Much of the backlash to his statement had more to do with his example of Jay-Z and Beyonce, the latter even released a paper thin list of philanthropic efforts to counter his statements, however little introspection is giving to his overall point about how many black artists and celebrities fail to use their platforms for influence outside of themselves. It may be easy to brush Belafonte off as an old hater, in fact, some folks already have, but consider that at the height of his career, Belafonte risked public ostracization by refusing to perform in segregated venues and marched with the likes of Dr. Martin Luther King Jr. – even at a time when it wasn’t cool to do so. He also financially supported the movement, including bailing him, as well as other protestors, out of Birmingham jail where King wrote his famous letter. And throughout his life, he has continued to be an instrumental voice for human rights, from protesting against apartheid in South Africa and the unfair embargo in Cuba to lending his celebrity to the genocide crisis in Rwanda. If anyone has the right to be critical of today’s black elite involvement, it certainly should be Belafonte.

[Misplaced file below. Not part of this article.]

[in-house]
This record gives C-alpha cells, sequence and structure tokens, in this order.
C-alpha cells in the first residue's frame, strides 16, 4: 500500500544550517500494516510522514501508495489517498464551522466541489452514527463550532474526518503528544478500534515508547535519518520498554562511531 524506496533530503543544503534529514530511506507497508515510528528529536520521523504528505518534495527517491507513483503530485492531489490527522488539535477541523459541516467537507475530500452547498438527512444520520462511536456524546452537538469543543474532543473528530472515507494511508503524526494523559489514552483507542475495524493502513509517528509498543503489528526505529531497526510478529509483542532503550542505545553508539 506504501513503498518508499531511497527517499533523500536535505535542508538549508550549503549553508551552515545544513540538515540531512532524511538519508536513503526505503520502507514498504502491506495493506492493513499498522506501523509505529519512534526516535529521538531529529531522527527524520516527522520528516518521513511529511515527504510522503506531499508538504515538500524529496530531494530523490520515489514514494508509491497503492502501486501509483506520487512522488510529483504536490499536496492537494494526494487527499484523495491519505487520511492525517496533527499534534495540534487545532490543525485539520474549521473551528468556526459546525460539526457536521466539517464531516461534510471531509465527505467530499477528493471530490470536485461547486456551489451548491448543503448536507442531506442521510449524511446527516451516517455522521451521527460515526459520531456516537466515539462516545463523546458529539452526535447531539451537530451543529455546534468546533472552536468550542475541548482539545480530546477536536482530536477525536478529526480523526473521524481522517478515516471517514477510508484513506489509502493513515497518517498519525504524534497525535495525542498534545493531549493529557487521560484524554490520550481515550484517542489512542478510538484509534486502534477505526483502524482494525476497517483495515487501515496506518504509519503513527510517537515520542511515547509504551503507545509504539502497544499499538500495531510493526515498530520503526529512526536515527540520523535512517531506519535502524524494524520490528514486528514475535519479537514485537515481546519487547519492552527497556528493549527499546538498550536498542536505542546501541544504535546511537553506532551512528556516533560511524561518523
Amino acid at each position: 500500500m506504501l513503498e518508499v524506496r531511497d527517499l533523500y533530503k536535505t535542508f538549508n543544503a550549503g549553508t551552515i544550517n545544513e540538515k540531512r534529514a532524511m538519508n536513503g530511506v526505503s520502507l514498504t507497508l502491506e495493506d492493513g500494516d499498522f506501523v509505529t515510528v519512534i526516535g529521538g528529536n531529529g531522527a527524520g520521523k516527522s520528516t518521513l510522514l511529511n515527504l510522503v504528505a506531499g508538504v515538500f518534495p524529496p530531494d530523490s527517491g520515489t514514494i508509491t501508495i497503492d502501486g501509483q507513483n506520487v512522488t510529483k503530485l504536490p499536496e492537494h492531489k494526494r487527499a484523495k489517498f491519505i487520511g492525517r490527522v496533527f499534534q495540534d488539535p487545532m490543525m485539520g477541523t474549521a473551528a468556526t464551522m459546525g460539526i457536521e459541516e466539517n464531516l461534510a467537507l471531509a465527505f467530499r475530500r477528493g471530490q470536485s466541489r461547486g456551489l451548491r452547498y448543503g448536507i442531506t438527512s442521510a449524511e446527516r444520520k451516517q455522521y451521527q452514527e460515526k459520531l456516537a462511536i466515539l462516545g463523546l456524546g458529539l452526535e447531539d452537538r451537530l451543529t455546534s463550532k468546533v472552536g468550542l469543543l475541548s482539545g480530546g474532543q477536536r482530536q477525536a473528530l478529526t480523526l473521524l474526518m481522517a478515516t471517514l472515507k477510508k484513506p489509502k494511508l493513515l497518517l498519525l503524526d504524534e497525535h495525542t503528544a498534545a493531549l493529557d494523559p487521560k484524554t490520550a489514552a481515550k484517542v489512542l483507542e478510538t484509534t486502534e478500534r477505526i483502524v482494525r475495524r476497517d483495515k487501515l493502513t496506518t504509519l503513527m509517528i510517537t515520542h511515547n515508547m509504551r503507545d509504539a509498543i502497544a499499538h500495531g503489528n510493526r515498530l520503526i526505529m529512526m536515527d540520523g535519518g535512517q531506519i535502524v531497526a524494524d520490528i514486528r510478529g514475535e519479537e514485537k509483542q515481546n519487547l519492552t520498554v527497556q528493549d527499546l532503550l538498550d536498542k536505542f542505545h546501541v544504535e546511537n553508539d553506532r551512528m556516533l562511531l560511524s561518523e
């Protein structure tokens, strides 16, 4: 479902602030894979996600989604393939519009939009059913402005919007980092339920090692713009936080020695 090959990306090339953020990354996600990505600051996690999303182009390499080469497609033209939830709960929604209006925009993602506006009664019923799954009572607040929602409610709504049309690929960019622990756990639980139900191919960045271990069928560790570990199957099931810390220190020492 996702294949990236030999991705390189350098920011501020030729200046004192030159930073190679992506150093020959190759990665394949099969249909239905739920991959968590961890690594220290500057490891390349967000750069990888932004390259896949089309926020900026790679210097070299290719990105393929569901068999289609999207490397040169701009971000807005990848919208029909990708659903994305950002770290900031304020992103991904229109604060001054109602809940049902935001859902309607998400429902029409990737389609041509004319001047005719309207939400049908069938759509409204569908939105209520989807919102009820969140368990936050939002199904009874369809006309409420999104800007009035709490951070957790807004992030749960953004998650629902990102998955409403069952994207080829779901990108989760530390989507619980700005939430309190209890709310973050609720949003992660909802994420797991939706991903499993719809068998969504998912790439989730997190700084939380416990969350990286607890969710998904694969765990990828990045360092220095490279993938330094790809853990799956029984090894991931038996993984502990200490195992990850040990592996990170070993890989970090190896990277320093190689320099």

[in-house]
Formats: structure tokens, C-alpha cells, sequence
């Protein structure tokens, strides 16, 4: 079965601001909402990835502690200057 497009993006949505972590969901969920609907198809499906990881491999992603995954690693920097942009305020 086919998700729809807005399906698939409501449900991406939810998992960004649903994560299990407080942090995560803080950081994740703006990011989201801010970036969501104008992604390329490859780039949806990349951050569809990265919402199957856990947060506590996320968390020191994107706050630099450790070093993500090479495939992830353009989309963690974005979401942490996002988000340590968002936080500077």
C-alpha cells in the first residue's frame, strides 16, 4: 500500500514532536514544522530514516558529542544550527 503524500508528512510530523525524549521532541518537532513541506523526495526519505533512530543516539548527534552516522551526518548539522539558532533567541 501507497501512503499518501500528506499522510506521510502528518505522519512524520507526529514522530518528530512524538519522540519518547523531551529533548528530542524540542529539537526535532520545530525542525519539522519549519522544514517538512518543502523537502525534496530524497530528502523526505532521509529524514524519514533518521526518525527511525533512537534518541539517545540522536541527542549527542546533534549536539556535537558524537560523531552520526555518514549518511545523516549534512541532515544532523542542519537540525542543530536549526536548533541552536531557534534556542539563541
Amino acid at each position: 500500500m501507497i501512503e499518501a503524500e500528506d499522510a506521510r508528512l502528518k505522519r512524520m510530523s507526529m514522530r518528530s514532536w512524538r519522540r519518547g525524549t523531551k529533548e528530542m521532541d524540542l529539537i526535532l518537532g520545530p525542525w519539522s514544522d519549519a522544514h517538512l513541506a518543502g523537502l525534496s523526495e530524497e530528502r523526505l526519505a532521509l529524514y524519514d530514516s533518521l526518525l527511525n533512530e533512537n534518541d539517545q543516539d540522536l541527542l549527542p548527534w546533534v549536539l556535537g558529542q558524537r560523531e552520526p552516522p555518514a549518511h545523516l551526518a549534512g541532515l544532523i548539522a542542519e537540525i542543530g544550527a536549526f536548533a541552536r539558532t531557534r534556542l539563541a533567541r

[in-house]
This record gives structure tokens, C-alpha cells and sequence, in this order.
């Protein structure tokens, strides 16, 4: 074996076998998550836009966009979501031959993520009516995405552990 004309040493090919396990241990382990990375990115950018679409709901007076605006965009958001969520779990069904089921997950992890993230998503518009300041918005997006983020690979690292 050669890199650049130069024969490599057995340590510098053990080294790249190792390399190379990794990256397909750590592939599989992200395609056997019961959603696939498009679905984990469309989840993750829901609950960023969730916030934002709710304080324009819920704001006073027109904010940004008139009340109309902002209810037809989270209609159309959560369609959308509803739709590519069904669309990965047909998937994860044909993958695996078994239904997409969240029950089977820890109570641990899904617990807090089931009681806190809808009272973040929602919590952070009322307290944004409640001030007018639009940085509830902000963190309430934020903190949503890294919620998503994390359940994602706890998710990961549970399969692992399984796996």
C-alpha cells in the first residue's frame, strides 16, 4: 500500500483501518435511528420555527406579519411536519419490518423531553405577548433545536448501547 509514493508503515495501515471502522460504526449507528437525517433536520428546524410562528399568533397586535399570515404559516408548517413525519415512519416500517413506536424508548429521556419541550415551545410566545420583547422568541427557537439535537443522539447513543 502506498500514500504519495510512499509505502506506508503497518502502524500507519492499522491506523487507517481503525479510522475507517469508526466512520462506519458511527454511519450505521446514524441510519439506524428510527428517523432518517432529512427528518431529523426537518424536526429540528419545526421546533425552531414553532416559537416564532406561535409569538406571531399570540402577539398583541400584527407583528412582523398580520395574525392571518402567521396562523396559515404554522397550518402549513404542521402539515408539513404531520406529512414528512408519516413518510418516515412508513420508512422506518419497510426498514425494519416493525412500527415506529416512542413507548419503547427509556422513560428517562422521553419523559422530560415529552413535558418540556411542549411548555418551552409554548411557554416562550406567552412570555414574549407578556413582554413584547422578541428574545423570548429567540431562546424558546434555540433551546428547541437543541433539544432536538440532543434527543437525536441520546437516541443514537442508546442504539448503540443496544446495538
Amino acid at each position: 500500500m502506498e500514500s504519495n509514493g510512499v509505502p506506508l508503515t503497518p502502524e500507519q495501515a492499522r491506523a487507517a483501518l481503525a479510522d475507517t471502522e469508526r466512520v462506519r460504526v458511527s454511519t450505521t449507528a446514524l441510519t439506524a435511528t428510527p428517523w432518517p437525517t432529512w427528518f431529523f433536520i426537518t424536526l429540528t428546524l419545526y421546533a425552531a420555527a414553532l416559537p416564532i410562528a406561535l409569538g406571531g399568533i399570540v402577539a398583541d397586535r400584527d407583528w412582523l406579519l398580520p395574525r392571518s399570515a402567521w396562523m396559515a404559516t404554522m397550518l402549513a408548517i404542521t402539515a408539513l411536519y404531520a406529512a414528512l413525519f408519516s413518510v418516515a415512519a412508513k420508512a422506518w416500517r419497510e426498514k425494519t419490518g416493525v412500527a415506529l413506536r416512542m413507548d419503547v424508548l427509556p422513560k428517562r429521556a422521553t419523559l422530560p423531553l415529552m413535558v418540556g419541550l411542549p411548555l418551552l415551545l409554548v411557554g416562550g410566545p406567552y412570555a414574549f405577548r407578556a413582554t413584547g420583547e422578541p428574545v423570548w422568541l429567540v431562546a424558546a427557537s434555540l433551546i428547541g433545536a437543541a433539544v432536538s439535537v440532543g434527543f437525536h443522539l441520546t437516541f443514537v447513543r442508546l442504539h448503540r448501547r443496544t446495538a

Yet as many high profile black entertainers, celebrities and political and business leaders continue to enjoy the perks of power and personal influence their visibility has afforded them, most are reluctant to speak truth to power. In some cases, if that truth works against their own personal interest, some high profile blacks will intentionally work against the community’s best interest. We see it in rap music; we see it in Hollywood, we see it in politics too. Even writer Richard Hazell, with EurWeb, noticed the same trend among black athletes when he wrote the following: